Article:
Because the program occurs over 10 days, with many programs and events being repeated, you can set your schedule for beach/pool time, snorkeling or other activities and not feel you have missed anything. A real plus compared to the festivals where you have to do everything in two days!
The KCCF honors Hawaii being the only state to grow coffee. The festival traces the progression of coffee from the first plant in the 1800s to the over 400 growers today. A festival button ($3) gets you into most of the events. Combine coffee and art at the Art/Coffee Stroll at Holualoa village up on the hill from Kona. Over 30 farms provide samples while you view the art and cultural exhibitions.
See how it was done in the 1920s on The Kona Coffee Living History Farm Tour. This 11-station tour gives a look at early farm life and the production of coffee. On this farm, the first tenant farmers, the Uchida family lived and grew coffee in the 1920s.
Climate drives coffee taste, and Kona is its' own microclimate. Each farm has varying weather, and so there are subtle to substantial taste differences in from farm to farm. During the festival, each farm steps it up a notch during tours and tastings. Before you buy, try varieties to make sure one matches your pallet. If you do not want to visit each farm on your own, then take a five-hour, three-farm tour with lunch guided by the Kona Coffee Council. The roads to the various farms can be confusing, so take out the guesswork and just bus it!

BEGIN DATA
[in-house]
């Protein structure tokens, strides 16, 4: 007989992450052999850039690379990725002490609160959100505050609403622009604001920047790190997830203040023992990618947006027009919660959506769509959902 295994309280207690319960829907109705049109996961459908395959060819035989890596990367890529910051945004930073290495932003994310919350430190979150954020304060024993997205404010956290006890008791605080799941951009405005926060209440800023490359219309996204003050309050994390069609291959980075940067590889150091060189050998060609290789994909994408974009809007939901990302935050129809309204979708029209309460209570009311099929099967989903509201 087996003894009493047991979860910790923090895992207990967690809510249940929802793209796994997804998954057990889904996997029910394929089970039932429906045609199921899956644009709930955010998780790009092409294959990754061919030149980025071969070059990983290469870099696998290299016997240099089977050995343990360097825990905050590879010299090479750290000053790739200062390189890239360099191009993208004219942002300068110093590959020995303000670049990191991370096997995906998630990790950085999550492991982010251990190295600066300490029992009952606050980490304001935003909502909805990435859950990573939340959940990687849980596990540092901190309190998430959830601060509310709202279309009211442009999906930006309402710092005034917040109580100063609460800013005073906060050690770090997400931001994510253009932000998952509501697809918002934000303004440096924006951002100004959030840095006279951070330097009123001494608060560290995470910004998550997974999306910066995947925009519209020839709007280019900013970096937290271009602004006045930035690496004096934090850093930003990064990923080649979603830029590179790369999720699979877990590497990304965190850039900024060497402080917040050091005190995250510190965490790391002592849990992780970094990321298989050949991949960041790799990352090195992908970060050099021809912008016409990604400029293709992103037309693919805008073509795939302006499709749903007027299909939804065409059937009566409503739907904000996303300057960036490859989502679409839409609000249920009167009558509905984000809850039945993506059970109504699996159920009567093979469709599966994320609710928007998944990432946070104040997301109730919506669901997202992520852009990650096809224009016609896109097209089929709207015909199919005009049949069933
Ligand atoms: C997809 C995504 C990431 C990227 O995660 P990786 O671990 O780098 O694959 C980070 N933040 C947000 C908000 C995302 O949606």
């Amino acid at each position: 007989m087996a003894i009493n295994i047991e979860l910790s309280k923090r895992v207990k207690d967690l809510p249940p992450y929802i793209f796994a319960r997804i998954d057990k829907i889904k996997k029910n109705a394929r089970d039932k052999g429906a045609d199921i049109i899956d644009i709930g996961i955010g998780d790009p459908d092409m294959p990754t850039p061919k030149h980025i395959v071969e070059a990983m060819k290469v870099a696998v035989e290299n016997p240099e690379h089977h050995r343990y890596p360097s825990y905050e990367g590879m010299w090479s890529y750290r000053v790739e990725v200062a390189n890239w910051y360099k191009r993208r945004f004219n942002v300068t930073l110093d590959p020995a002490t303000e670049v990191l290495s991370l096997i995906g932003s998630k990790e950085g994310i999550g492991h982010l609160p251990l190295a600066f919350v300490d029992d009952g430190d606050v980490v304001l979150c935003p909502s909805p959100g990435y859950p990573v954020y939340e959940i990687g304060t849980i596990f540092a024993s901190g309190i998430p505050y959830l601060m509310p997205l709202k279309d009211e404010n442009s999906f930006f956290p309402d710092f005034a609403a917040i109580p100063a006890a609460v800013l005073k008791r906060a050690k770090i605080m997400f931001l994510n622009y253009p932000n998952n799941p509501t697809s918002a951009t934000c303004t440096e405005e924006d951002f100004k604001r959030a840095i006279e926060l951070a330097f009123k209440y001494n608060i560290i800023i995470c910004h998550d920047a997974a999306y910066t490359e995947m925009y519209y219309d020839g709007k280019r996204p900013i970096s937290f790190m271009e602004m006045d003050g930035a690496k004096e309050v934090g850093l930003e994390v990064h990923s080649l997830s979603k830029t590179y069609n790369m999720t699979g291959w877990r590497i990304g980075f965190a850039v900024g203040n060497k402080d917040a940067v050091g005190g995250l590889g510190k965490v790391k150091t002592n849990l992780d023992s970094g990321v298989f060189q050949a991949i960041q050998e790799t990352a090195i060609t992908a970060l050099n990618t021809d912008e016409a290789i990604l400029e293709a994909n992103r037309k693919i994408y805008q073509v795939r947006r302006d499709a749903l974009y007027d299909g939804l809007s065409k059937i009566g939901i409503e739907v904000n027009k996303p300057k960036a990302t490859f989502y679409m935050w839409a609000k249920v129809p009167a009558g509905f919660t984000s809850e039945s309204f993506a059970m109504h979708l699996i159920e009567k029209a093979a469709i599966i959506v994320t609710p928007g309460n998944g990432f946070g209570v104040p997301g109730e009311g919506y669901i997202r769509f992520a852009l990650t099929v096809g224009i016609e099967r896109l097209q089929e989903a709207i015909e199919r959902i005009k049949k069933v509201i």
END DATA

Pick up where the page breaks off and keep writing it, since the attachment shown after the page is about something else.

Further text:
The festival sports rotating workshops and lectures on coffee, history, and culture. No important festival should be without a pageant, and The Miss Kona Coffee Competition has the winner going on to the Miss Hawaii competition and being an international Kona bean representative. The culinary games showcase professional and amateur chefs who add zip to their dishes with Kona coffee. The chefs also include bites for attendees. You will go back with coffee and creative recipes of what to do with that coffee. Categories cover entrée, desserts and salads and appetizers.
The best cup of coffee is determined from the cupping competition, sponsored by the Kona Coffee Council. Blind tasting of course! This occurs in stages, and to a degree, attendees can participate, but not vote. The winners this year were the Aikane Kona Coffee and the Arianna Farms Ono Kona Coffee in the Olympics of coffee.
A Culinary pairing dinner has The Kona Coffee & Tea Market as the venue. The four courses use coffee, wine, and beer infused into the dish. The KCTM is championed by the Maven of Kona coffee, Malia Bolton. Her vision has combined her farms with retail outlets that served only her coffee. In this way, her operation is totally vertical, from farm to cup. In 2015, a KCTC entry won 3rd place, no small feat in the crowded field.
The largest coffee operation in the area is Greenwell Farms, and their new “Elizabeth J” blend is most expensive Kona coffee. Tom Greenwell has a reputation of trying to push coffee forward by trying modern varietals and methods to improve the taste and appeal of Kona coffee. A tour here will always have something new and different.